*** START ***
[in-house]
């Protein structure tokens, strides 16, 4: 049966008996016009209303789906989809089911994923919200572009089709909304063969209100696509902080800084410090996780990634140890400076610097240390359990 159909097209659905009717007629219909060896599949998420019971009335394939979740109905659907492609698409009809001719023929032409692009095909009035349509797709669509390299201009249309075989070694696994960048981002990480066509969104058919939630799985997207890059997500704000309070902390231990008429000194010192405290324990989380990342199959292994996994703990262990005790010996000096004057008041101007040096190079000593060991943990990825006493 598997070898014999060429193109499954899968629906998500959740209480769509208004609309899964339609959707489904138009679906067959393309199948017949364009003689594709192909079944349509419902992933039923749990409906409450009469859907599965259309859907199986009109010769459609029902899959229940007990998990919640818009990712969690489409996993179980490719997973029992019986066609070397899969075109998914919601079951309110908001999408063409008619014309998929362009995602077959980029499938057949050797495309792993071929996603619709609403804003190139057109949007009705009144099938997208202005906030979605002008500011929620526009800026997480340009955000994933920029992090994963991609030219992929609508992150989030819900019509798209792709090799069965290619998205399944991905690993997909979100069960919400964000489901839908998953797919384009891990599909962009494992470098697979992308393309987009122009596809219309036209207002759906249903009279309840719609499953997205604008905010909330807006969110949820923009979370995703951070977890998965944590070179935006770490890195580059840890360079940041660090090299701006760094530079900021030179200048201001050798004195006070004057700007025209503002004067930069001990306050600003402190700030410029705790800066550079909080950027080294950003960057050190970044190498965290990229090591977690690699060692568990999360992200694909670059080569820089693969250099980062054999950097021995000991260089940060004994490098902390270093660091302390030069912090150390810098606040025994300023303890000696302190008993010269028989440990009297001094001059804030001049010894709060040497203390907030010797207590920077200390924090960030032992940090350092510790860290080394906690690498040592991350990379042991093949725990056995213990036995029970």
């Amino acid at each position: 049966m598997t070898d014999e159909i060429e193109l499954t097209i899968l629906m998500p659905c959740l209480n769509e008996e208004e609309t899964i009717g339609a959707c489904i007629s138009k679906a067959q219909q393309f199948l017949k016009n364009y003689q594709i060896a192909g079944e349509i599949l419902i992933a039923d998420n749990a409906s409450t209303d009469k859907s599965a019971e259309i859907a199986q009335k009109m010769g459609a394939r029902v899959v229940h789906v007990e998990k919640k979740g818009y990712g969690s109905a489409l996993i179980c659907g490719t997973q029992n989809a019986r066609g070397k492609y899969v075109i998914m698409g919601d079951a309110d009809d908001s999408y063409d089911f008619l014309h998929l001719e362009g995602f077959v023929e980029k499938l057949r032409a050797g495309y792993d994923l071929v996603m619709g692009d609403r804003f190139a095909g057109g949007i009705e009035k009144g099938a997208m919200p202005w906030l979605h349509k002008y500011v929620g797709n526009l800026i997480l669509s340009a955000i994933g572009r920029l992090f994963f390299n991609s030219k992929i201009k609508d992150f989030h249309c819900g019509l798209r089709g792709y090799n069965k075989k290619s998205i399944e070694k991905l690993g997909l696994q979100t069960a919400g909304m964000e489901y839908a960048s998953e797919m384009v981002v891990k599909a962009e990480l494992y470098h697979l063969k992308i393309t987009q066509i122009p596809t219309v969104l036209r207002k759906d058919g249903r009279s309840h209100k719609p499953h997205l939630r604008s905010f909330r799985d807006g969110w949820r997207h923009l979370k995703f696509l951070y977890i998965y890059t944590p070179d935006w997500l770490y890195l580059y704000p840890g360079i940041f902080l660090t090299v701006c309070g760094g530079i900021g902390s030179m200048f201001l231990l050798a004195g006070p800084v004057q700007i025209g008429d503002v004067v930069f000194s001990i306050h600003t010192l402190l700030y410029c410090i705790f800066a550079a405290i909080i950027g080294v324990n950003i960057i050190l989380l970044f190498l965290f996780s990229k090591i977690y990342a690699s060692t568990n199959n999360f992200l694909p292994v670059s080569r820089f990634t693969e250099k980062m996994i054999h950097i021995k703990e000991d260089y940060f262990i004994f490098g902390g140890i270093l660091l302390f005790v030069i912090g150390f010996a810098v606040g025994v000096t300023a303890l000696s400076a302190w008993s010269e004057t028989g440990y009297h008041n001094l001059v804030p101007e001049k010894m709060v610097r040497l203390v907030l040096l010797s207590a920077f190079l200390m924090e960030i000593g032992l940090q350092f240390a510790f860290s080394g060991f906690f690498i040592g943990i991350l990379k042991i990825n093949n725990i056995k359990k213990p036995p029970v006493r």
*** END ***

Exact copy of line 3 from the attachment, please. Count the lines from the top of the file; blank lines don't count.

């Amino acid at each position: 049966m598997t070898d014999e159909i060429e193109l499954t097209i899968l629906m998500p659905c959740l209480n769509e008996e208004e609309t899964i009717g339609a959707c489904i007629s138009k679906a067959q219909q393309f199948l017949k016009n364009y003689q594709i060896a192909g079944e349509i599949l419902i992933a039923d998420n749990a409906s409450t209303d009469k859907s599965a019971e259309i859907a199986q009335k009109m010769g459609a394939r029902v899959v229940h789906v007990e998990k919640k979740g818009y990712g969690s109905a489409l996993i179980c659907g490719t997973q029992n989809a019986r066609g070397k492609y899969v075109i998914m698409g919601d079951a309110d009809d908001s999408y063409d089911f008619l014309h998929l001719e362009g995602f077959v023929e980029k499938l057949r032409a050797g495309y792993d994923l071929v996603m619709g692009d609403r804003f190139a095909g057109g949007i009705e009035k009144g099938a997208m919200p202005w906030l979605h349509k002008y500011v929620g797709n526009l800026i997480l669509s340009a955000i994933g572009r920029l992090f994963f390299n991609s030219k992929i201009k609508d992150f989030h249309c819900g019509l798209r089709g792709y090799n069965k075989k290619s998205i399944e070694k991905l690993g997909l696994q979100t069960a919400g909304m964000e489901y839908a960048s998953e797919m384009v981002v891990k599909a962009e990480l494992y470098h697979l063969k992308i393309t987009q066509i122009p596809t219309v969104l036209r207002k759906d058919g249903r009279s309840h209100k719609p499953h997205l939630r604008s905010f909330r799985d807006g969110w949820r997207h923009l979370k995703f696509l951070y977890i998965y890059t944590p070179d935006w997500l770490y890195l580059y704000p840890g360079i940041f902080l660090t090299v701006c309070g760094g530079i900021g902390s030179m200048f201001l231990l050798a004195g006070p800084v004057q700007i025209g008429d503002v004067v930069f000194s001990i306050h600003t010192l402190l700030y410029c410090i705790f800066a550079a405290i909080i950027g080294v324990n950003i960057i050190l989380l970044f190498l965290f996780s990229k090591i977690y990342a690699s060692t568990n199959n999360f992200l694909p292994v670059s080569r820089f990634t693969e250099k980062m996994i054999h950097i021995k703990e000991d260089y940060f262990i004994f490098g902390g140890i270093l660091l302390f005790v030069i912090g150390f010996a810098v606040g025994v000096t300023a303890l000696s400076a302190w008993s010269e004057t028989g440990y009297h008041n001094l001059v804030p101007e001049k010894m709060v610097r040497l203390v907030l040096l010797s207590a920077f190079l200390m924090e960030i000593g032992l940090q350092f240390a510790f860290s080394g060991f906690f690498i040592g943990i991350l990379k042991i990825n093949n725990i056995k359990k213990p036995p029970v006493r």